DEFINITION of 'Forward Commitment'

A forward commitment refers to a contractual agreement to between a buyer and seller. A forward commitment will specify the commodity or good being sold, the price, payment date and delivery date. Forward commitments are contained within several types of derivatives, including forward contracts, futures contracts and swaps.

BREAKING DOWN 'Forward Commitment'


Forward commitments are a mechanism for two parties to reduce the risks and uncertainties around a planned transaction in the future. For example, a producer of a commodity like wheat knows he must sell his crop at some point after harvest. A futures contract with a forward commitment allows the producer to find a buyer in advance, locking in the sale price for the producer and removing pricing variability for the buyer over that same time period. Forward commitments can, of course, be traded in the form of contracts. So the agreement between the producer and the end customer may end up being traded between parties who have no direct interest in actually taking delivery of the underlying.

Other Types of Forward Commitment

Forward commitments are closely associated with commodities due to the heavy use of futures in this market, but the term applies to a range of financial arrangements where two parties agree to the terms of a future transaction well in advance of it occurring. Forward commitments can cover the future purchase of financial products or any other asset where two parties want to remove pricing volatility for a set period of time. Usually a forward commitment is reserved for products where there is a time lag between creation and being sale ready as with a commodity that is extracted or harvested.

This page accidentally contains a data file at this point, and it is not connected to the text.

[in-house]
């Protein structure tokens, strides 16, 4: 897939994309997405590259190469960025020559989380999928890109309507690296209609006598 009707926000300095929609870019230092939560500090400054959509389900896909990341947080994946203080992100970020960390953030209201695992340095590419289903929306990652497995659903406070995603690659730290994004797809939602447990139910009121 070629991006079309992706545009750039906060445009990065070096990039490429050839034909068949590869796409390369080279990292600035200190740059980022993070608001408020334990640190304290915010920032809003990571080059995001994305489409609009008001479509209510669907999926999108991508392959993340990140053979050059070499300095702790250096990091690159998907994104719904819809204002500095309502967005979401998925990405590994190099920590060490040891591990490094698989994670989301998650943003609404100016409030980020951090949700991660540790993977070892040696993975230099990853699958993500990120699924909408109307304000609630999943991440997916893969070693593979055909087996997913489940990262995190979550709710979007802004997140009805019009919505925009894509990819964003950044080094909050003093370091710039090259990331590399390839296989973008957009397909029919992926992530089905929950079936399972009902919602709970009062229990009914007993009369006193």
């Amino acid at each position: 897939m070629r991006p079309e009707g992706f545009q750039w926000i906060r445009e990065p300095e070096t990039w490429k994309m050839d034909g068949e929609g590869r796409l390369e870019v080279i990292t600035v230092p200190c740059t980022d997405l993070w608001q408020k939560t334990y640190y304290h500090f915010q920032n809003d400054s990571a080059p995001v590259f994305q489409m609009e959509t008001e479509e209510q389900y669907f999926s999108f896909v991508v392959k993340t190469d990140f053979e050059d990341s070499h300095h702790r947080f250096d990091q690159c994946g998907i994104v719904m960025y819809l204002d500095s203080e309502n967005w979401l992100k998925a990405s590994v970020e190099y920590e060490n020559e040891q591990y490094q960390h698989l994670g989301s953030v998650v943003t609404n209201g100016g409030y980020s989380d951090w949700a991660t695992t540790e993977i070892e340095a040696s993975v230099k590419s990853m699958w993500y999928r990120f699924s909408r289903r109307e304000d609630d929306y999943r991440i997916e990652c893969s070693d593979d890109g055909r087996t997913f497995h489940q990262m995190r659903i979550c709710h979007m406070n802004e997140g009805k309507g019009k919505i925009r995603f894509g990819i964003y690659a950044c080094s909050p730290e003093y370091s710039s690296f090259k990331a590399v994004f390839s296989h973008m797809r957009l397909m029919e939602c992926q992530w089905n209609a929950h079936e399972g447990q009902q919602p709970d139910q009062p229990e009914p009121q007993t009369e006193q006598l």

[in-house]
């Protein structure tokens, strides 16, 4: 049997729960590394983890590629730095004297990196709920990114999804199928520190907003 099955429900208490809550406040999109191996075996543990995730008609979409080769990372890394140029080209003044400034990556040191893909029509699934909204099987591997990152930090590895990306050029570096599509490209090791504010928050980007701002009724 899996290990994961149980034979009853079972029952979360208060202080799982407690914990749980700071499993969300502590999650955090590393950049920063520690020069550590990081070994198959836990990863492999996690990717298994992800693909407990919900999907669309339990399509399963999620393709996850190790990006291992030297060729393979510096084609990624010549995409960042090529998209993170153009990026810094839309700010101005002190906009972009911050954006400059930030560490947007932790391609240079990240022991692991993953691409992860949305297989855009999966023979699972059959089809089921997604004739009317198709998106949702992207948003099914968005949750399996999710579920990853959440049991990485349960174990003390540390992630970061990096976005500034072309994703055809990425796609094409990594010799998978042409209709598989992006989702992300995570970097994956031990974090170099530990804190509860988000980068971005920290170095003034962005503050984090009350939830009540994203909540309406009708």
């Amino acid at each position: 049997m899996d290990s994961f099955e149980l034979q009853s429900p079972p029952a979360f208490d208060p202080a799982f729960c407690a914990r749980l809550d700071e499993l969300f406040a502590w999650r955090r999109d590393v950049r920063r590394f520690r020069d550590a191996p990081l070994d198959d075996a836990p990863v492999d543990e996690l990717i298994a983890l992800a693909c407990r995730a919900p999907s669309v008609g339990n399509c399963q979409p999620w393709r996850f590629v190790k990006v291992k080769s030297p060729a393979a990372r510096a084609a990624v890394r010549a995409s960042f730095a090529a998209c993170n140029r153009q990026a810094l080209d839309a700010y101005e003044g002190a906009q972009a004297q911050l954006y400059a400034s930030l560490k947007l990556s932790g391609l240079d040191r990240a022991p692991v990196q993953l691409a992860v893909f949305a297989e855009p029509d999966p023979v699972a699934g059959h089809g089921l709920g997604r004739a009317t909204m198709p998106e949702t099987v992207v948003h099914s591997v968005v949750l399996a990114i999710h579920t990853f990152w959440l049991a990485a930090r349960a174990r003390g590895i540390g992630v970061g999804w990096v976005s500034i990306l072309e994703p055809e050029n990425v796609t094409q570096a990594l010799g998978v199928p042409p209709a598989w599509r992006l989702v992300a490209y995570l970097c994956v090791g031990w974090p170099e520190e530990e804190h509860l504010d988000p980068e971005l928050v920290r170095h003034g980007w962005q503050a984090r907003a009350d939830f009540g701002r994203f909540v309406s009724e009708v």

Forward commitment is also used in the context of loans. Property builders may enter a forward commitment with a bank to lock in the interest rates and terms of a loan prior to it being required for the development. This formal arrangement provides the borrower with the security of knowing they will have the funds when they need them. For the lender, a forward commitment gives them the ability to forecast future business more accurately.

Forward Commitment Versus Contingent Claims

Derivatives can contain forward commitments or contingent claims. A forward commitment contains an obligation to carry out the transaction as planned, whereas a contingent claim contains the right to carry out the transaction but not the obligation. As a result, the payoff profiles between these derivatives vary and that impacts how the contracts themselves trade. The value of a derivative with a forward commitment will move more or less in lock step with the price of the underlying. In contrast, a contingent claim derivative will increase or decrease with likelihood of the right being exercised for a profit.

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